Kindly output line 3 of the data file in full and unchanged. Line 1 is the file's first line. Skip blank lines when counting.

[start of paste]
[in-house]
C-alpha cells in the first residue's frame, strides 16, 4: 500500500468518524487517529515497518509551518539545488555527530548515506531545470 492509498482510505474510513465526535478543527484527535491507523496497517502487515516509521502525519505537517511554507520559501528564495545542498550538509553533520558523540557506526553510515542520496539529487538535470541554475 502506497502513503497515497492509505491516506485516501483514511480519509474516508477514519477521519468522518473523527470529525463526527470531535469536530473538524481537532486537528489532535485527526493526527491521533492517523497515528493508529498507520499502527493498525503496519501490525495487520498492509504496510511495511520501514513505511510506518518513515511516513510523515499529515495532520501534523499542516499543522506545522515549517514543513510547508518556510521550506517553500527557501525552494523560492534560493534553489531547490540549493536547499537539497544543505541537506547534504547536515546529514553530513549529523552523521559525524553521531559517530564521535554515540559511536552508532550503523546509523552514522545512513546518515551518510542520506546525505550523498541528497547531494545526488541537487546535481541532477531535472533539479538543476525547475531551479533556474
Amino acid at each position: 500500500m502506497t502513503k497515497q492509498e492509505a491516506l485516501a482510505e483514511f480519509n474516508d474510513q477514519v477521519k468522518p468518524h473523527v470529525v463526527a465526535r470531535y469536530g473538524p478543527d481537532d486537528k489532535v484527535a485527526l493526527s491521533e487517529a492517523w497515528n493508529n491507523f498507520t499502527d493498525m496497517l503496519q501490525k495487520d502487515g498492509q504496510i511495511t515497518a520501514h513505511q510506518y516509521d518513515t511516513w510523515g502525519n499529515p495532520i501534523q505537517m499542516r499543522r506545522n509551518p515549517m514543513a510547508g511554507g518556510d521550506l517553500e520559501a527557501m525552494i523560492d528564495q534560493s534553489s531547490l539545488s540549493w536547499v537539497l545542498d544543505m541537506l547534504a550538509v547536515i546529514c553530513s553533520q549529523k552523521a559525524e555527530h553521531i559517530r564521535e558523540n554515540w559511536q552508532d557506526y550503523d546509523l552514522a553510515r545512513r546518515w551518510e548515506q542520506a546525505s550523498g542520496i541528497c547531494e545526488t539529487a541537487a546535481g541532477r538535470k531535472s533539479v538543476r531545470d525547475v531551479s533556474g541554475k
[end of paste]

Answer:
Amino acid at each position: 500500500m502506497t502513503k497515497q492509498e492509505a491516506l485516501a482510505e483514511f480519509n474516508d474510513q477514519v477521519k468522518p468518524h473523527v470529525v463526527a465526535r470531535y469536530g473538524p478543527d481537532d486537528k489532535v484527535a485527526l493526527s491521533e487517529a492517523w497515528n493508529n491507523f498507520t499502527d493498525m496497517l503496519q501490525k495487520d502487515g498492509q504496510i511495511t515497518a520501514h513505511q510506518y516509521d518513515t511516513w510523515g502525519n499529515p495532520i501534523q505537517m499542516r499543522r506545522n509551518p515549517m514543513a510547508g511554507g518556510d521550506l517553500e520559501a527557501m525552494i523560492d528564495q534560493s534553489s531547490l539545488s540549493w536547499v537539497l545542498d544543505m541537506l547534504a550538509v547536515i546529514c553530513s553533520q549529523k552523521a559525524e555527530h553521531i559517530r564521535e558523540n554515540w559511536q552508532d557506526y550503523d546509523l552514522a553510515r545512513r546518515w551518510e548515506q542520506a546525505s550523498g542520496i541528497c547531494e545526488t539529487a541537487a546535481g541532477r538535470k531535472s533539479v538543476r531545470d525547475v531551479s533556474g541554475k